EDaily (#4,396)

@Runawaytwin Okay, but did you read the story? The issue is not that government pension is “free money” it’s this:

“But several states have started to question whether these organizations should qualify for such benefits, since they are private entities in most respects: They face no public oversight of their activities, can pay their top executives private-sector salaries and sometimes lobby for positions in conflict with taxpayers. New Jersey and Illinois are among the states considering legislation that would end their inclusion.

‘It’s a question of, “Why are we providing government pensions to these private organizations?”‘ said Illinois Democratic Rep. Elaine Nekritz.”

@WayDownSouth Maybe you can point to specific examples of resentment, but I think there is envy more than anything else. Also, “if people want to make more money, get a job which pays more money” is a really simplistic statement—as if poor people are poor because they are simply choosing not to get a job that pays more money. There are a lot of institutional problems. There is a lot of sexism at work. It’s not as easy as “get a job which pays more money.”

selenana (#673)

@EDaily Everyone: just get jobs that pay more money! World poverty solved, thx!

WayDownSouth (#3,431)

@EDaily yes, “get a better job” is simplistic, but I believe that it’s also true. Serfdom ended quite a few years ago. If people believe that their jobs are unsustainable or unsuitable, then they have opportunities to find a job which better meets their needs. I agree with you that it’s not easy. However, I believe that people who comment on this site live in countries where they are free to try to improve their personal situations.

I don’t believe that all poor people choose to be poor — of course not. I do believe, though, that there are opportunities for many people to get higher-paying jobs if they wish to. Of course, higher-paying jobs often result in lower job security (e.g., sales jobs pay more than admin, but admin jobs are more secure). I do wonder why so many commenters on this site work for non-profit employers, but complain about commercial industry pay scales. If they want to make the money available in commercial industry, then get a job there.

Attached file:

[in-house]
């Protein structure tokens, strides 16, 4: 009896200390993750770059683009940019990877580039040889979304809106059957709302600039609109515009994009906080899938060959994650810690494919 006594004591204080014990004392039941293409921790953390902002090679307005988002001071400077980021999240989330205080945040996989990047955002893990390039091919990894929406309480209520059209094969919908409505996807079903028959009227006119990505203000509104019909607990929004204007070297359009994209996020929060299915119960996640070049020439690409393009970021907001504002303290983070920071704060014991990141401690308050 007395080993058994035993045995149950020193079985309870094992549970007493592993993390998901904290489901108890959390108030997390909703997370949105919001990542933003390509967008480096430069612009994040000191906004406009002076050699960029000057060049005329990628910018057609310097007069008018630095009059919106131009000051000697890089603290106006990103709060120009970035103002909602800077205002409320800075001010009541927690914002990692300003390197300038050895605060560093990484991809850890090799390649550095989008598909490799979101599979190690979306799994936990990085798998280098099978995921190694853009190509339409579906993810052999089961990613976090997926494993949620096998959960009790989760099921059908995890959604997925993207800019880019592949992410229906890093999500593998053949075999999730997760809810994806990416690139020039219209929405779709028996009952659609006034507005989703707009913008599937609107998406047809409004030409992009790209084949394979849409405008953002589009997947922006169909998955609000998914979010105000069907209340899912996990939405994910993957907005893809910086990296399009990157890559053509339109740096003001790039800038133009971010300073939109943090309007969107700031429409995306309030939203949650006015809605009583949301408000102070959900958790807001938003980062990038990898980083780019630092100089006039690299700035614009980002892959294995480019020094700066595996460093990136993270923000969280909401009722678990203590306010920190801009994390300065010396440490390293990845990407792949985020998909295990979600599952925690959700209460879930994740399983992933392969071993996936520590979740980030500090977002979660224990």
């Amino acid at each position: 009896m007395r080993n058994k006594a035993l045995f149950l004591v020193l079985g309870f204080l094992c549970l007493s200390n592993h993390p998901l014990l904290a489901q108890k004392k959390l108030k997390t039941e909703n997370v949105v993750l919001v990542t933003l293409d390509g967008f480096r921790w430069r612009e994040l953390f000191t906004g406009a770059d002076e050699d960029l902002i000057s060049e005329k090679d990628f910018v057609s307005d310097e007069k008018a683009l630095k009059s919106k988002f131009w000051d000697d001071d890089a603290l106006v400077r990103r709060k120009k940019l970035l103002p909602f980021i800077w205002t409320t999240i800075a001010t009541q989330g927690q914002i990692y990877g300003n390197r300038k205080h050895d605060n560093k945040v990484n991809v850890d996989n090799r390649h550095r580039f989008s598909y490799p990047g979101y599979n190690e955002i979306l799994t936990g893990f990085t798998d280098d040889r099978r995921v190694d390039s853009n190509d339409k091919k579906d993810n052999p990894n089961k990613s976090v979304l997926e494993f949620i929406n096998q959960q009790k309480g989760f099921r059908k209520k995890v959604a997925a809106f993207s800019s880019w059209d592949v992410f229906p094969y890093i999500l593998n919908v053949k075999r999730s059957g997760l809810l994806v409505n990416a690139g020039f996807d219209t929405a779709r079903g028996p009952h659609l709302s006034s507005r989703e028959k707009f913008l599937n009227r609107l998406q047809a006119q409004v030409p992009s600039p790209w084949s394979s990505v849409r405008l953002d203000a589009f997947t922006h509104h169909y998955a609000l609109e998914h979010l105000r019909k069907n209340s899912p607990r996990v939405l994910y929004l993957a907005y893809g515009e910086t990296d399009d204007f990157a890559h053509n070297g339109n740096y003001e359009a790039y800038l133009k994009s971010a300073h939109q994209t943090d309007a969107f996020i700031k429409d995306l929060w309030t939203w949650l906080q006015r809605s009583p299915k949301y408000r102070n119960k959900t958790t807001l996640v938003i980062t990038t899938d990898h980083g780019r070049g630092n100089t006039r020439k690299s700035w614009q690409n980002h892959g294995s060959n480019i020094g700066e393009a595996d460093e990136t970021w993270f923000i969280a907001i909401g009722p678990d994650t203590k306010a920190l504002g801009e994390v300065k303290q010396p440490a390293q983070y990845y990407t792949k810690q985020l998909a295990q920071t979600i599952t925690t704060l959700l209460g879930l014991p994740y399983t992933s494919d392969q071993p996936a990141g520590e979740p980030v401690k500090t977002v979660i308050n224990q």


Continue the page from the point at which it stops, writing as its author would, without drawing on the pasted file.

EDaily (#4,396)

@WayDownSouth I read this site a lot and I don’t see people working in non-profit jobs complaining about commercial industry pay scales. Can you provide examples to prove this is prevalent? The woman interviewed yesterday who worked in two notoriously low-paying jobs (artist + non-profit work) is not only diligently putting away money into retirement, but is actively seeking better paid work. Not once does she complain about commercial industry pay scales. Also, I recall some time ago that there was an interview with a surgeon on this site who earned $600,000 a year, and he complained that he didn’t feel secure. People with non-profit salaries also don’t feel secure. Complaining about money is something both low-earners and high-earners do—especially on the internet, and especially in the comments sections of websites.

Also, in this thread, the argument appears to be that Logan is complaining that lobbyists earn too much money and because of this she must resent people with high-paying jobs. But that is not the complaint. The post is about lobbyists who work in the private sector who face no public oversight but who collect government pensions, and it links to a story explaining why lawmakers want this stopped. Nobody in this thread is talking about whether or not they believe private sector employees should be able to collect public pensions. Instead they’re caught up on the part where Logan mentions some salaries—despite it being relevant to the report.